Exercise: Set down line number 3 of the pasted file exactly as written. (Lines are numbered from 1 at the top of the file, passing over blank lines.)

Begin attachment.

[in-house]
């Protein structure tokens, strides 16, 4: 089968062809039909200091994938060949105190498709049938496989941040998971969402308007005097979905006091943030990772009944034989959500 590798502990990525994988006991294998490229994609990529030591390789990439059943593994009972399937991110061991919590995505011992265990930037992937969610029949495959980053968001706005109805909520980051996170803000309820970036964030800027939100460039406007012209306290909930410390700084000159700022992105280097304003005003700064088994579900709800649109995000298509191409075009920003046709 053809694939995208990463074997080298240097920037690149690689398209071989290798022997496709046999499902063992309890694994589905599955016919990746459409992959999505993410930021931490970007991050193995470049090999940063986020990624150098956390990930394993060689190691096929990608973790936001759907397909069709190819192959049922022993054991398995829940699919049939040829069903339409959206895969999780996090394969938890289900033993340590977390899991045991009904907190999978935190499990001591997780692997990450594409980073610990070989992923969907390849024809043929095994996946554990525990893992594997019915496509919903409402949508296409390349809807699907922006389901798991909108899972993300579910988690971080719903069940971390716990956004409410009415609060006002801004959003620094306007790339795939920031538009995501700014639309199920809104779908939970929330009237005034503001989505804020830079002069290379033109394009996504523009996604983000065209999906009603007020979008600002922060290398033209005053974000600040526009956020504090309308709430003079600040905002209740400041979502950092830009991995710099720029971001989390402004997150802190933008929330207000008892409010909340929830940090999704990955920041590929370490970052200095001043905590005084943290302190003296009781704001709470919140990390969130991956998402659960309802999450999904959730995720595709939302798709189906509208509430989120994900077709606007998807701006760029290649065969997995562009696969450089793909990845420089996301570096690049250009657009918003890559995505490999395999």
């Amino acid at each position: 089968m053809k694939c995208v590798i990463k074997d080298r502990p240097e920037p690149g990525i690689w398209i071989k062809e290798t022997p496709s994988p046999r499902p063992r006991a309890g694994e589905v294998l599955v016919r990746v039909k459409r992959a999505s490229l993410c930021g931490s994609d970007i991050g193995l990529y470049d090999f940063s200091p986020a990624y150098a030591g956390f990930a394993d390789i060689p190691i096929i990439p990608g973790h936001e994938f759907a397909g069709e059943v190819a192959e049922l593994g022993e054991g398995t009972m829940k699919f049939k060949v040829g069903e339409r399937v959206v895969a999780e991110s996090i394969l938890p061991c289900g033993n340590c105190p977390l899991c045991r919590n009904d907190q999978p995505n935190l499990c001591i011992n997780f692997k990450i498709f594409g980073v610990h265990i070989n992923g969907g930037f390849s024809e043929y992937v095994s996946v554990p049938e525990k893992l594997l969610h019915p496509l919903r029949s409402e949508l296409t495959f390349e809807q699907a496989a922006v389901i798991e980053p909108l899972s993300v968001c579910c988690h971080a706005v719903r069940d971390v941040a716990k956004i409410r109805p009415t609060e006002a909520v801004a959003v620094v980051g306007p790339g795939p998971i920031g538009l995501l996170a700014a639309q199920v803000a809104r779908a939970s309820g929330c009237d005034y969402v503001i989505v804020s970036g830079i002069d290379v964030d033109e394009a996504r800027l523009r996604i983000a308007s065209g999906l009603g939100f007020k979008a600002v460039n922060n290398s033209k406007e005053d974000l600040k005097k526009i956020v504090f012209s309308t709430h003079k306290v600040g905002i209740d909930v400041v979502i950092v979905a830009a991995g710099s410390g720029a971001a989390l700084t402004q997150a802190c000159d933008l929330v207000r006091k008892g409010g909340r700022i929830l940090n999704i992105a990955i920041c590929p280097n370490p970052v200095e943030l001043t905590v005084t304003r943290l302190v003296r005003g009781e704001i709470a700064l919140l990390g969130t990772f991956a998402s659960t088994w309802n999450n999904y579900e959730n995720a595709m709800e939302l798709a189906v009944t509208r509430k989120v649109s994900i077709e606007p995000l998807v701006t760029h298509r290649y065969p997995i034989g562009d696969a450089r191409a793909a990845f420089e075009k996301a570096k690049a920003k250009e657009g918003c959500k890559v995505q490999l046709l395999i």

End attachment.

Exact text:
């Amino acid at each position: 089968m053809k694939c995208v590798i990463k074997d080298r502990p240097e920037p690149g990525i690689w398209i071989k062809e290798t022997p496709s994988p046999r499902p063992r006991a309890g694994e589905v294998l599955v016919r990746v039909k459409r992959a999505s490229l993410c930021g931490s994609d970007i991050g193995l990529y470049d090999f940063s200091p986020a990624y150098a030591g956390f990930a394993d390789i060689p190691i096929i990439p990608g973790h936001e994938f759907a397909g069709e059943v190819a192959e049922l593994g022993e054991g398995t009972m829940k699919f049939k060949v040829g069903e339409r399937v959206v895969a999780e991110s996090i394969l938890p061991c289900g033993n340590c105190p977390l899991c045991r919590n009904d907190q999978p995505n935190l499990c001591i011992n997780f692997k990450i498709f594409g980073v610990h265990i070989n992923g969907g930037f390849s024809e043929y992937v095994s996946v554990p049938e525990k893992l594997l969610h019915p496509l919903r029949s409402e949508l296409t495959f390349e809807q699907a496989a922006v389901i798991e980053p909108l899972s993300v968001c579910c988690h971080a706005v719903r069940d971390v941040a716990k956004i409410r109805p009415t609060e006002a909520v801004a959003v620094v980051g306007p790339g795939p998971i920031g538009l995501l996170a700014a639309q199920v803000a809104r779908a939970s309820g929330c009237d005034y969402v503001i989505v804020s970036g830079i002069d290379v964030d033109e394009a996504r800027l523009r996604i983000a308007s065209g999906l009603g939100f007020k979008a600002v460039n922060n290398s033209k406007e005053d974000l600040k005097k526009i956020v504090f012209s309308t709430h003079k306290v600040g905002i209740d909930v400041v979502i950092v979905a830009a991995g710099s410390g720029a971001a989390l700084t402004q997150a802190c000159d933008l929330v207000r006091k008892g409010g909340r700022i929830l940090n999704i992105a990955i920041c590929p280097n370490p970052v200095e943030l001043t905590v005084t304003r943290l302190v003296r005003g009781e704001i709470a700064l919140l990390g969130t990772f991956a998402s659960t088994w309802n999450n999904y579900e959730n995720a595709m709800e939302l798709a189906v009944t509208r509430k989120v649109s994900i077709e606007p995000l998807v701006t760029h298509r290649y065969p997995i034989g562009d696969a450089r191409a793909a990845f420089e075009k996301a570096k690049a920003k250009e657009g918003c959500k890559v995505q490999l046709l395999i």